If you want to get some cute critter sightings out of a camping trip, spending at least two days in Yosemite National Park is a great way to start. I’ve been twice and have so far seen various types of squirrels, chipmunks, deer, and the holy grail of forest creatures – a bear.
That’s right, I’ve been rabbiting on (pun intended) about wanting to spot a bear since we camped at Malakoff Diggins, but until last month they were laying low. Apart from the odd berry-laced scat we stumbled upon.
Finally we landed the jackpot – a bear right behind out campsites. Mr M got some fantastic shots without disturbing Smokey, you can find more of them here. But more about Mr Bear a bit later.
TWO DAYS IN YOSEMITE NATIONAL PARK
The first step is to book your campsite or stay in one of the many lodges. We put together a great guide to picking a place to stay and planning a trip. But once the planning’s over, how do you decide what to do in the 3,100 square kilometre park?
Here’s how we whiled away our days at Yosemite!
Getting to Yosemite National Park
We wanted to make the most of our two days in Yosemite National Park, so we decided to get the car packed and headed over on Friday night after work.
Yes, it meant battling through traffic. Some of it not altogether pleasant. But luckily Mr M’s parents had been there for a few days before and had set up our tent for us. All we had to do when we arrived at 10pm, was unfurl our sleeping bags and snuggle in for the night.
What’s the best news to hear in the dark before getting into a little tent on the outskirts of the forest? That a bear had been spotted in the meadow behind your site a few days before. And that bear had not been chipped so it couldn’t be tracked by GPS.
I may have spent half the night jumping at every sound (including crows squawking), and whispering loudly “IT’S A BEAR!” in Mr M’s ear. I’m not sorry about it. It could have saved our lives somehow.
Day One in Yosemite National Park
Breakfast was spent craning our necks to get a view of the meadow in the hopes that Smokey the Bear would show up. We even wafted the delicious smells of pancakes and sausage (you always eat delicious food when Mr M’s mum is planning and prepping meals and his dad is cooking them).
All to no avail. That bear was not coming out.
Tioga Road pitt stops
Our aim was to do a little hike at Tuolumne Meadows, but first we had to get there. It was an hour’s drive from our campsite in Crane Flat though so we broke up the drive with little photo stops along the way.
Olmstead Point is a popular rocky outcrop set in the alpine landscape. It’s popularity stems from the sweeping views it offers. You’ll see the northern side of Half Dome as well as the Tenaya Canyon and Lake.
It features a scattering of giant boulders along its granite slopes and is a must-see if you’re travelling along Tioga Road.
Bring your binoculars as well, because on a clear day you’re supposed to be able to see climbers scaling Half Dome. I have terrible eyes, or maybe the climbers were taking a break, because we didn’t see any.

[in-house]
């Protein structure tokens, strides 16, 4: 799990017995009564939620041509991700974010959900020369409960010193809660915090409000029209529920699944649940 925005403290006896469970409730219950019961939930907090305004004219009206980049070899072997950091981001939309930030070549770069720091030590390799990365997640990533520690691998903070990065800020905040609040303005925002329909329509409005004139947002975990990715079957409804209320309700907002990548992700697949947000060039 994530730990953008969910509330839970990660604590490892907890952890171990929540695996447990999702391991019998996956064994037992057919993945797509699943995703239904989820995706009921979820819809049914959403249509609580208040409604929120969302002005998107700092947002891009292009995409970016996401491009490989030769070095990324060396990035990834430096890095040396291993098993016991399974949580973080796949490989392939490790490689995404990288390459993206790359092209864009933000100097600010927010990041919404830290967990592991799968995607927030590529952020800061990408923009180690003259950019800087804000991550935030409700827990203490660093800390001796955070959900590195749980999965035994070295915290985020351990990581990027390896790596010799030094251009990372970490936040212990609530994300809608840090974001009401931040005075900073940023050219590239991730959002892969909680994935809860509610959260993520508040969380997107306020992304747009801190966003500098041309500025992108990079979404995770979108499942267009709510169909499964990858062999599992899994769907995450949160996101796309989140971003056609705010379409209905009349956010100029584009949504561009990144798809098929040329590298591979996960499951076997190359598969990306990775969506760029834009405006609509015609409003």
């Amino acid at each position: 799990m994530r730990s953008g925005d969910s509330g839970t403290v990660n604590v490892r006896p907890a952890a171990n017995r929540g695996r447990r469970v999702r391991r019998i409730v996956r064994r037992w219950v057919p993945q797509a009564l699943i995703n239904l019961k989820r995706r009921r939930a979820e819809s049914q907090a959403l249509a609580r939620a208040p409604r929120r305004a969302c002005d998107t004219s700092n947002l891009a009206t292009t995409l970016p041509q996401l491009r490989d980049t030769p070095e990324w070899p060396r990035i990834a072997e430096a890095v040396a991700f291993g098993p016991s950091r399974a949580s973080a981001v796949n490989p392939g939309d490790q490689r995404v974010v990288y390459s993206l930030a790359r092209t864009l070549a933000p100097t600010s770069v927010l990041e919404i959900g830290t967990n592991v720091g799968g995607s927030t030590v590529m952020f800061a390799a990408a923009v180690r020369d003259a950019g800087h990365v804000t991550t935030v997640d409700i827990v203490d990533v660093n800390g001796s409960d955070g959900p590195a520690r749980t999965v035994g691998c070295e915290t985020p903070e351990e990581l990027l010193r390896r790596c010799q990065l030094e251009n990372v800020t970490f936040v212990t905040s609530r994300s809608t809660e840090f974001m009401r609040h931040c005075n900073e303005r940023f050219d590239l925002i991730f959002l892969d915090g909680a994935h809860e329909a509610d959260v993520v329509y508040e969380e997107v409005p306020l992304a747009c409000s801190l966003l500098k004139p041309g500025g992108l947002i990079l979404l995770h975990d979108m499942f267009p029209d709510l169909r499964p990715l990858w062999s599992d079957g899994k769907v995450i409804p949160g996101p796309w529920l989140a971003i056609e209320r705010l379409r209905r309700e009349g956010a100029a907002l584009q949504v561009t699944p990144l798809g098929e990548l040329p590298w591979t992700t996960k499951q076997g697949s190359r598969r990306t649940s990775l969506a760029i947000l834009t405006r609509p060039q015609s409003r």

There is also a great short hike that begins at the lookout point and is about a 30 minute round trip offering more great views.
You can also stop a little further down the road at Tenaya Lake.
Tuolumne Meadows Visitor Center
It’s a good idea to stop by the Visitor’s Center on your way into the area to get a feel for the place and find out what’s open and shut on the day.
If you’re not quite sure which hike would suit your group best, have a chat to the rangers in the centre, they’ll be able to tell you how difficult or easy each trail is. Sometimes guidebooks can be a little vague.
There are also flushable toilets there and you can get your hands on some maps and guide books. If you have kids, there are a few displays of butterflies, a collection of granite from different peaks in the park, pressed flowers and animal paw molds.
Hike Tuolumne Meadows
There are lots of hikes that you can do from the meadows, some more strenuous than others.
We stuck with the Soda Springs and Parson’s Lodge short walk, because of various injuries and the like. It’s billed as an hour’s round trip but you could definitely take longer if you’re capturing photos of the scenery, wildlife and wildflowers like we were.
Other hikes will take you to places such as Lyell Canyon, Elizabeth Lake, Gaylor Lakes, Cathedral Lakes, Mono Pass, Dog Lake and Lembert Dome. You’re not going to be bored at Tuolumne Meadows, that’s for sure.
The Soda Springs hike meanders through the meadow before taking you past some small, carbonated mineral springs. A hut was built around a few of these springs by Jean Baptiste Lembert as a way of protecting them from animals.
Both animals and people have used the springs as a source of cool water over thousands of years, though their beginnings remain a mystery. Geologists don’t know how they got there, but they do draw inquisitive hikers.
Further up the path and in sight of the Soda Springs is Parsons Memorial Lodge. Built in the summer of 1915, using mules and trucks to bring in building materials, Parsons Lodge was a memorial to a well respected member of the Sierra Club.